• It was the year I made a lot of new friends near and far and got close to a lot of them
  • It was the year I realized how much I liked development work and working with people underprivileged and underserved to better all our lives
  • It was the year I explored more of the Middle East than any other with travels to neighboring and not so neighboring countries and I realized how much I love the Middle East
  • It was the year I reclaimed me once again from the clutches of an unfulfilling love.
  • It was the year in which I stood my ground
  • It was the year I asserted myself

 

It is a year that is ending on such a positive note that I can only look forward to 2009 with anticipation and excitement. I am looking forward to a number of things on so many different fronts that I will have different kind of new year resolutions’ list. 2009 will be the year that

  • I will get more involved
  • I get out of debt no matter how miniscule
  • I will work on a photography project that will result in an exhibition
  • I will write more here and start a writing project too
  • I will take up learning to ride a bike again
  • I will reclaim the kitchen again and start cooking for myself
  • I will go somewhere new I have never been before and I am not just talking about travel

 

2009 is my year because I want it to be, not because a fortune teller told me it would be. So I will defiantly be drinking to 2009 and bring it in with a nice big bang!

 

Happy New Year everybody and see you in 2009.

  

 

Its that time of the year when consumerism is at its best and we all go on these shopping frenzies all over the world. Whether it’s the holidays or the sales is up for debate, but I do know that there is a better way to spend your money than on that unwanted and unneeded pair of reindeer socks.

 

A friend of mine sent me an email a couple of days ago with a great idea (thanks AK). She has asked us all to give ourselves health insurance. Now you may think she works for a health insurance company or is trying to get something out of it but no, that is not the case. She has asked that we all buy a plan from The King Hussein Cancer Center (KHCC).

 

 

 

 

Some of you may be covered through your office health insurance plans or through a parent’s plan, a spouse’s or even your school and so may have no need for more health insurance. But this is a plan with a twist. Buying an insurance plan from the KHCC helps cover you in case of the need for cancer treatment. But that is not what is really cool about this health insurance. The money you pay towards your health insurance actually gets used to cover cancer patients’ medical costs. It helps those that are in need fight this unforgiving and indiscriminant disease.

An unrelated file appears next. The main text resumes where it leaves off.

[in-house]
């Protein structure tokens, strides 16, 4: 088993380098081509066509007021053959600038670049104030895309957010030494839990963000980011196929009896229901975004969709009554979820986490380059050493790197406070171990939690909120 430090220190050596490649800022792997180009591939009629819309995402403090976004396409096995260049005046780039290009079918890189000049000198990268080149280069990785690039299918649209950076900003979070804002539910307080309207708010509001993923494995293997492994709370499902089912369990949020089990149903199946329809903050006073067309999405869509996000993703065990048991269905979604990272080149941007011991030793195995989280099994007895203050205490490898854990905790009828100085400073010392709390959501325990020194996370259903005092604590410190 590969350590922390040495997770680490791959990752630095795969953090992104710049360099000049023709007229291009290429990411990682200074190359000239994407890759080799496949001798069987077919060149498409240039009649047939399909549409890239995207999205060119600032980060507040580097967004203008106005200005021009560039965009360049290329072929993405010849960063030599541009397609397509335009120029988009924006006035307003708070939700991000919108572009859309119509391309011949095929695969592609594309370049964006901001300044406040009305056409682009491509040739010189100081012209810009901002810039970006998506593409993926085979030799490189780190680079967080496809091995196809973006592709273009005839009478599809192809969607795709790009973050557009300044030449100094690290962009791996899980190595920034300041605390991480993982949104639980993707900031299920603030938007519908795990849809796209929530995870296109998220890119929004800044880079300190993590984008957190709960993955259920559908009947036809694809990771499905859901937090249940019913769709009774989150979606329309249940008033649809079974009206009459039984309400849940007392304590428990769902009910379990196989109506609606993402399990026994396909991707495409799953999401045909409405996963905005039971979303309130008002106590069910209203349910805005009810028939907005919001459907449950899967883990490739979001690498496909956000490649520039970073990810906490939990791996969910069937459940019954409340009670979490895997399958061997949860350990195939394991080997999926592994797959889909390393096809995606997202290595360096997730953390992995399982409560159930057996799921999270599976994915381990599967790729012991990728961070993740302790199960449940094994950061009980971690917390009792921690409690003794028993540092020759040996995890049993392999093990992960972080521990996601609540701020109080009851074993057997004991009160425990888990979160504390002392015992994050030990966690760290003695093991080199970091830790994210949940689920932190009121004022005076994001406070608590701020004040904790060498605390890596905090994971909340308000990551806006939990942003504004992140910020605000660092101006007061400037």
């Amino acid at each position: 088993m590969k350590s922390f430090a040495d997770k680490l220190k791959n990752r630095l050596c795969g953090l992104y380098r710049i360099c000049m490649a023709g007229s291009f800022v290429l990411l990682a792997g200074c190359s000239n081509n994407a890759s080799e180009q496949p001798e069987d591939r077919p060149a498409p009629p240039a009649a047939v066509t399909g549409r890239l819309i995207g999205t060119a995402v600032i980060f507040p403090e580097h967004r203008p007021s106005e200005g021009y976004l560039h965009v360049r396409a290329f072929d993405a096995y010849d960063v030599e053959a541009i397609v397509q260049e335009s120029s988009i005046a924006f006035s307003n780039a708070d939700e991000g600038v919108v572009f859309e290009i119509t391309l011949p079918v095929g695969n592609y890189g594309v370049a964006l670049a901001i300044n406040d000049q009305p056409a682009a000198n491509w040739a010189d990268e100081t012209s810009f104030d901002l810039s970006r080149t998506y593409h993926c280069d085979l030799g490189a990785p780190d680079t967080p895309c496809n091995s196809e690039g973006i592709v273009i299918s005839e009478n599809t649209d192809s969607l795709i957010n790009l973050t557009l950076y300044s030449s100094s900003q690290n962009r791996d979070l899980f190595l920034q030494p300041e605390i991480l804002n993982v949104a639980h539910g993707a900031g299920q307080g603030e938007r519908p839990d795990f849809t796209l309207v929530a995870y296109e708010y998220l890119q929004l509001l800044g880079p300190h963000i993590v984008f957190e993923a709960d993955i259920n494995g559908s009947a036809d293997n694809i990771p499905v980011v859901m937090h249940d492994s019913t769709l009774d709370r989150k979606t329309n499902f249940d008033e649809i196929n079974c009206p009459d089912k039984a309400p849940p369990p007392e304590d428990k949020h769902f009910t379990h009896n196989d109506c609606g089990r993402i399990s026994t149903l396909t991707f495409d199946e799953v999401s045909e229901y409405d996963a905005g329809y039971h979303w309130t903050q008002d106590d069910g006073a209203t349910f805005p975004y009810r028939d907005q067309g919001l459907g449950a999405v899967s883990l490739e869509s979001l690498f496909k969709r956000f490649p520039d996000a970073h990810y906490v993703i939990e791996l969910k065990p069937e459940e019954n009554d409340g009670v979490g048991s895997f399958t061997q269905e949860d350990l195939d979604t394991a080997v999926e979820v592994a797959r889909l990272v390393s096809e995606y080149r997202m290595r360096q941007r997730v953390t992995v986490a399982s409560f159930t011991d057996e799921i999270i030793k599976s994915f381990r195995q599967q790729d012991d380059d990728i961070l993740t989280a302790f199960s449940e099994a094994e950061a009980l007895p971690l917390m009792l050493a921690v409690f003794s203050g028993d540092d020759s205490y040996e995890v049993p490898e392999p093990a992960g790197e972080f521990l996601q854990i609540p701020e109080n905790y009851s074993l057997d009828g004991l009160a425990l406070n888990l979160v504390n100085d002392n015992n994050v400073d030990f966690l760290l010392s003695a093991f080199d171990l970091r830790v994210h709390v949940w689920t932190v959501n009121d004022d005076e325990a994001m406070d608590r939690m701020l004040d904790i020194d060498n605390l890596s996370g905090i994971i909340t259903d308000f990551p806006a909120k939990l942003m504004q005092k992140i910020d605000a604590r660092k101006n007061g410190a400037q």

The plans are affordable and go a long way in fighting the battle against cancer. So if you are out shopping, buying gifts, spending money think about buying yourself, or someone dear, a gift that keeps on giving.

 

Here are the options for insurance (valid for a year):

Age                              Paid Amount JD/Year                   Insurance Amount

 

1 day-34 years                        10 JD                                       10,000 JD

                                                23 JD                                       20,000 JD

 

35 years-49 years                   25 JD                                       10,000 JD

                                                58 JD                                       20,000 JD

 

50 years-64 years                   45 JD                                       10,000 JD

                                               104 JD                                     20,000 JD

 

65 years-Above                       70 JD                                       10,000 JD

                                                161 JD                                     20,000 JD       


All you need to do is fill out a form with your national number, date of birth and sign it. Six months after they receive the form the insurance will be activated. You have to pay the insurance amount in full (10-161 JD which ever insurance works for you).

 

For more information contact

 

 

King Hussein Cancer Foundation
P.O. Box 35102
Amman 11180 Jordan
Telephone: + 962 6 4617555
Facsimile: + 962 6 4618999
E-mail: